home   genetic news   bioinformatics   biotechnology   literature   journals   ethics   positions   events   sitemap
  HUM-MOLGEN -> Genetic News | search  

Myoglogin Induced To Form Abnormal Protein Structure Seen In Alzheimer's/CJD Diseases

  March, 9 2001 5:10
your information resource in human molecular genetics

In Alzheimer’s and Creutzfeldt–Jakob (CJD) diseases, proteins in the brain adopt an abnormal structure that makes them clump together. Christopher Dobson and colleagues, of the University of Oxford, have discovered that the muscle protein myoglobin can be induced to assume a similar guise, suggesting that adopting these alternative ‘amyloid’ structures could be feasible for many proteins, but that organisms have evolved ways to hold them at bay (Nature, Vol. 410, No. 6825, 08 Mar 2001).

The researchers found a chemical environment in which myoglobin changed from one stable form to another — the ‘fibrillar’ structure seen in prion diseases and in the brains of Alzheimer’s patients. The rogue proteins evident in the brains of Alzheimer’s and CJD sufferers may not be inherently peculiar, they could be generated just because the regulatory mechanisms that normally guard against the protein transition have broken down.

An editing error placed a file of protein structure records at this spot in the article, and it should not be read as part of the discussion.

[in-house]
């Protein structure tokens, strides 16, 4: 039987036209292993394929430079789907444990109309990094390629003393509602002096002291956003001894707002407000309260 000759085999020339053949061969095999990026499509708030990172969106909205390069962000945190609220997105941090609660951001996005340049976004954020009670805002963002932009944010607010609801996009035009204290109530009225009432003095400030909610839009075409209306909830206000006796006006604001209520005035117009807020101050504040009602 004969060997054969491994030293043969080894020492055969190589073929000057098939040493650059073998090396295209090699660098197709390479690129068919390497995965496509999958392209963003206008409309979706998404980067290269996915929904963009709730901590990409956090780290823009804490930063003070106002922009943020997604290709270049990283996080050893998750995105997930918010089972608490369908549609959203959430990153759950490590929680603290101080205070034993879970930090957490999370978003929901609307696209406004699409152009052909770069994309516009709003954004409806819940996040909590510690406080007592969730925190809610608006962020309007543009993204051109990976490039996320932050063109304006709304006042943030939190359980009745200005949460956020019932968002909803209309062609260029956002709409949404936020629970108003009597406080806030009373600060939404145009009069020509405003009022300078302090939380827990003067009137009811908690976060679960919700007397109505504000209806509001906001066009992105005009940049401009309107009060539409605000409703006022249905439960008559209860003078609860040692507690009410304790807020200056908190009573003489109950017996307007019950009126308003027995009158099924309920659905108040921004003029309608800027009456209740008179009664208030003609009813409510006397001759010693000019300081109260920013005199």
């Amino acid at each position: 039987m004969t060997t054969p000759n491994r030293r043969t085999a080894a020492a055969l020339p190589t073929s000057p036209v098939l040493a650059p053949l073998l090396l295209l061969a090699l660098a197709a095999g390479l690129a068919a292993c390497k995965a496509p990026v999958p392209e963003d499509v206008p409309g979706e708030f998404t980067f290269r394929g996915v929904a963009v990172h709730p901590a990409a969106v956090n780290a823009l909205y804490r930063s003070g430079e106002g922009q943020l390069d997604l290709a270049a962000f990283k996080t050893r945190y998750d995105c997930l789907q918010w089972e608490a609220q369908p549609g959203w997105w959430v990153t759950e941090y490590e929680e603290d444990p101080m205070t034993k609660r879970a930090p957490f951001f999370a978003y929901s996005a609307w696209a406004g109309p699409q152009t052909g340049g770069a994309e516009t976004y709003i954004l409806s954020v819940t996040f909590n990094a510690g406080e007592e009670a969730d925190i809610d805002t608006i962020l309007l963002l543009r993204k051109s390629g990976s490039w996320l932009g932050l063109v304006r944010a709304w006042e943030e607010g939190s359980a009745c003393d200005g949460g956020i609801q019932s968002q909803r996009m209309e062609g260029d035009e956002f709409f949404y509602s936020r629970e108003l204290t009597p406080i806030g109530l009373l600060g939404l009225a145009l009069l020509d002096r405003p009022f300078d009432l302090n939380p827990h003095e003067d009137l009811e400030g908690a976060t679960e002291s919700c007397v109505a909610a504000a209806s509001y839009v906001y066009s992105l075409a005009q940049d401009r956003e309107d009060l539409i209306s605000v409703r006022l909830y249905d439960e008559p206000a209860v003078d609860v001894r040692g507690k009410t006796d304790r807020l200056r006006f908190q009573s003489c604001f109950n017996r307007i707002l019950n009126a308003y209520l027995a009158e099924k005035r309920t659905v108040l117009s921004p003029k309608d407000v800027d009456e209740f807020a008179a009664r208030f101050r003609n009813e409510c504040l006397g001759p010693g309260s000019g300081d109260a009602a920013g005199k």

Chris Dobson
tel +44 1865 275916
e-mail chris.dobson@chem.ox.ac.uk

(C) Nature press release.

Message posted by: Trevor M. D'Souza

print this article mail this article
Latest News
Variants Associated with Pediatric Allergic Disorder

Mutations in PHF6 Found in T-Cell Leukemia

Genetic Risk Variant for Urinary Bladder Cancer

Antibody Has Therapeutic Effect on Mice with ALS

Regulating P53 Activity in Cancer Cells

Anti-RNA Therapy Counters Breast Cancer Spread

Mitochondrial DNA Diversity

The Power of RNA Sequencing

‘Pro-Ageing' Therapy for Cancer?

Niche Genetics Influence Leukaemia

Molecular Biology: Clinical Promise for RNA Interference

Chemoprevention Cocktail for Colon Cancer

more news ...

Generated by News Editor 2.0 by Kai Garlipp
WWW: Kai Garlipp, Frank S. Zollmann.
7.0 © 1995-2018 HUM-MOLGEN. All rights reserved. Liability, Copyright and Imprint.